Electromagnetic fields, or EMFs, are invisible areas of force around electricity that is flowing. EMFs are produced by power lines, transformers, electric wiring (especially where power comes into the building), televisions, radios, computers, cell phones, telephones with adapters, cordless phones, electric blankets, waterbeds, fluorescent lights, microwave ovens, airport and military radar, and so forth.
Electromagnetic fields are not always artificial. there is a natural field of the earth that results from earth radiation, and the body has an electromagnetic energy field of its own, transmitting about 3 volts of electricity (about half the energy of a night light).
These natural fields are not the problem. In human beings, complications arising out of continuous EMF exposure are known as electro hypersensitivity [EHS]. If you have insomnia (can’t sleep for 6 hours at a go), it might be the man-made EMFs that are interfering with your sleep.
How Can EMFs Affect the Body?
There are a number of studies that have been done regarding health and EMFs, with their resulting theories. To read about some of these studies, see the links at the end of the article.
Nerves, hearts and various biological processes in living organisms work on electrical impulses. It makes sense that electricity could affect these processes.
Our brain wave frequencies range between 0.5Hz and 30Hz (Hz is short for Hertz, or cycles per second), depending on whether we are relaxed or mentally active. The electrical grids produced by electric companies in most countries of the world run on a 50 cycle current, and those in the United States on a 60 cycle one. So, right away, the ubiquitous electrical currents are not in sync with our bodies.
Specifically related to sleep, some studies have shown that EMFs reduce the nocturnal emission of the hormone melatonin in the pineal gland. Melatonin causes drowsiness and lowers body temperature to help induce sleep. In further studies, when the EMFs were reduced or eliminated, the levels of nocturnal melatonin increased five to fifteen times. (Studies by Anderson 1990, Wilson 1986).
High levels of electromagnetic frequencies have acted as one of the stresses of modern civilization. The adrenal glands, in reaction to stress, release the hormones cortisone and adrenaline, which can lead to adrenal exhaustion.
Since EMFs are present in all modern buildings, or any with electrical wiring, one could wonder if they contribute to Sick Building Syndrome.
Over the years since the introduction of electricity, power quality has deteriorated and more variable electromagnetic fields are produced. If electricity can be likened to water flowing in a pipe, then visualize an incandescent light bulb as an open tap allowing a constant rate of water to flow into the sink. Computers, on the other hand, use power in variable amount, analogous to turning the tap on and off repetitively, causing water pipes to clang. This variability in the fields is unpredictable, not rhythmical and therefore difficult for our bodies to adapt to.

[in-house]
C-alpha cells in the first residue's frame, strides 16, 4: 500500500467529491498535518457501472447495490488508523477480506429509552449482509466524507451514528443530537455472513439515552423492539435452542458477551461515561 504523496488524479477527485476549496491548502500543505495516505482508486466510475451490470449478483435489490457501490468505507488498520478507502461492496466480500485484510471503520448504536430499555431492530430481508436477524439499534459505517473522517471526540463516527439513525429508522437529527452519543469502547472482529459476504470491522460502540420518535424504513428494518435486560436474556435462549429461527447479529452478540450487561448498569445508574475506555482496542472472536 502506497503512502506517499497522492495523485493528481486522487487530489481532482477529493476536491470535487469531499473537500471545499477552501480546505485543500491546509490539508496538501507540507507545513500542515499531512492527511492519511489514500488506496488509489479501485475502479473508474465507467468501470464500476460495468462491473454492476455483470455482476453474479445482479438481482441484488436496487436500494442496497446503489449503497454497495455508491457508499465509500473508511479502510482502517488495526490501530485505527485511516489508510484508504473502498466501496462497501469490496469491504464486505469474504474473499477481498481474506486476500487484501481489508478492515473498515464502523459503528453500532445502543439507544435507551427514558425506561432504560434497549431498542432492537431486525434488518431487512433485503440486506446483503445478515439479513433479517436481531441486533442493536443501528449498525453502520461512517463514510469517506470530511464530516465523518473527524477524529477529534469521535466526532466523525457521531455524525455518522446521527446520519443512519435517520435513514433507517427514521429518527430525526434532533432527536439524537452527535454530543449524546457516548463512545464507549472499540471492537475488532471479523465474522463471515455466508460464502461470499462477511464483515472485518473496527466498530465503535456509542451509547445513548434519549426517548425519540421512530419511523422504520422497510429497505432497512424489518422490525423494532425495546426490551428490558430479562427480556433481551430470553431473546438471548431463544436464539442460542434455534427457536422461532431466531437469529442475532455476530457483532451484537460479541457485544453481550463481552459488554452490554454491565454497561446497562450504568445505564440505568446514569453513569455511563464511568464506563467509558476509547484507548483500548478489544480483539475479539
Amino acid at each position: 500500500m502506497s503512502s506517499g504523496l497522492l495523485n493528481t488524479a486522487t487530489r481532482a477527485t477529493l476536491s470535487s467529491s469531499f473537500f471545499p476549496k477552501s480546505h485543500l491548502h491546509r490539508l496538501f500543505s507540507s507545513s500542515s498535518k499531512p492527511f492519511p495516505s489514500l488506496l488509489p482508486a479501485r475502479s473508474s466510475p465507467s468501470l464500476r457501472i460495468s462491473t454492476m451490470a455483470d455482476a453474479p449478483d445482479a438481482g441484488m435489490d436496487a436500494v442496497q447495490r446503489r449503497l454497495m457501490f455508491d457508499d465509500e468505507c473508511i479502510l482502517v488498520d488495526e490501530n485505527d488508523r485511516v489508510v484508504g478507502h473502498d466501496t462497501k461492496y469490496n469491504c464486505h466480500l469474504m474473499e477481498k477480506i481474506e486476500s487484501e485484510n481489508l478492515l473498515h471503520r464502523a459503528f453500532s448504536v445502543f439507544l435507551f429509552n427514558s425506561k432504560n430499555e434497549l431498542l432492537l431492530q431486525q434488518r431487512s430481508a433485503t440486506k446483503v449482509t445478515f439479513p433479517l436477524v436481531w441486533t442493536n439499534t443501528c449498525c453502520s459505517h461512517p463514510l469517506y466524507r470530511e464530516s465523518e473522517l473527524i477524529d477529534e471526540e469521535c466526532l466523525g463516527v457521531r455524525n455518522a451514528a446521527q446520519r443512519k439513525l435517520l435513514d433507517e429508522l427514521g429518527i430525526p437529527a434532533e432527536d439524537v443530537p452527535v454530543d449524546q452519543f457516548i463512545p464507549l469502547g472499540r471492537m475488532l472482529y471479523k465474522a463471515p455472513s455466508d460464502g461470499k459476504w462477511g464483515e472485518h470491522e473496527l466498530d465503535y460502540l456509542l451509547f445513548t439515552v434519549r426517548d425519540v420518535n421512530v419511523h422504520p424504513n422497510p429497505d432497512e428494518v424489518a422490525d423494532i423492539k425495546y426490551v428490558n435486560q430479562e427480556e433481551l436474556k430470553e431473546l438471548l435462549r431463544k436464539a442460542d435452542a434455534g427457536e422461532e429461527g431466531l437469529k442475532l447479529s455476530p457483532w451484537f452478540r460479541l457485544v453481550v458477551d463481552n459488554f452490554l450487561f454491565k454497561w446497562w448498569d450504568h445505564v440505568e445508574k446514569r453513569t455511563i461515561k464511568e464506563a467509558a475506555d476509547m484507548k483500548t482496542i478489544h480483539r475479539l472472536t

What To Do For Better Sleep:
It is chronic exposure that is of greatest concern when it comes to all kinds of toxic influences. Since we are asleep one-third of the time, we are vulnerable to chronic exposure during that time. Here are some of the EPA’s guidelines for “prudent avoidance” of EMFs, as related to sleep:
- Measure your home environment with an EMF meter , both inside and outside. Avoid areas where the field is above 1 mG. (The EPA has proposed a safety standard of 1 mG. Sweden has set a maximum safety limit of 1 mG.) Measure appliances when both on and off. Some appliances, such as televisions, are still drawing current when off. If anything in your bedroom is like that, unplug it at night.
- Don’t sleep under an electric blanket, with an electrical heating pad, or on a waterbed. If you must have them, unplug them before sleep. When turned on, electric bedding devices create a magnetic field that penetrates about 6 –7 inches into the body. When merely turned off, there may still be a strong electric field.
- If you watch TV at night, stay at least 6 ft. away, or use an EMF meter to determine the safest distance.
- If there is a computer, TV, refrigerator, or other electric appliance in a room outside your bedroom, do not locate it on a wall shared with the bedroom, since fields do radiate from all sides of the computer and they do go through walls.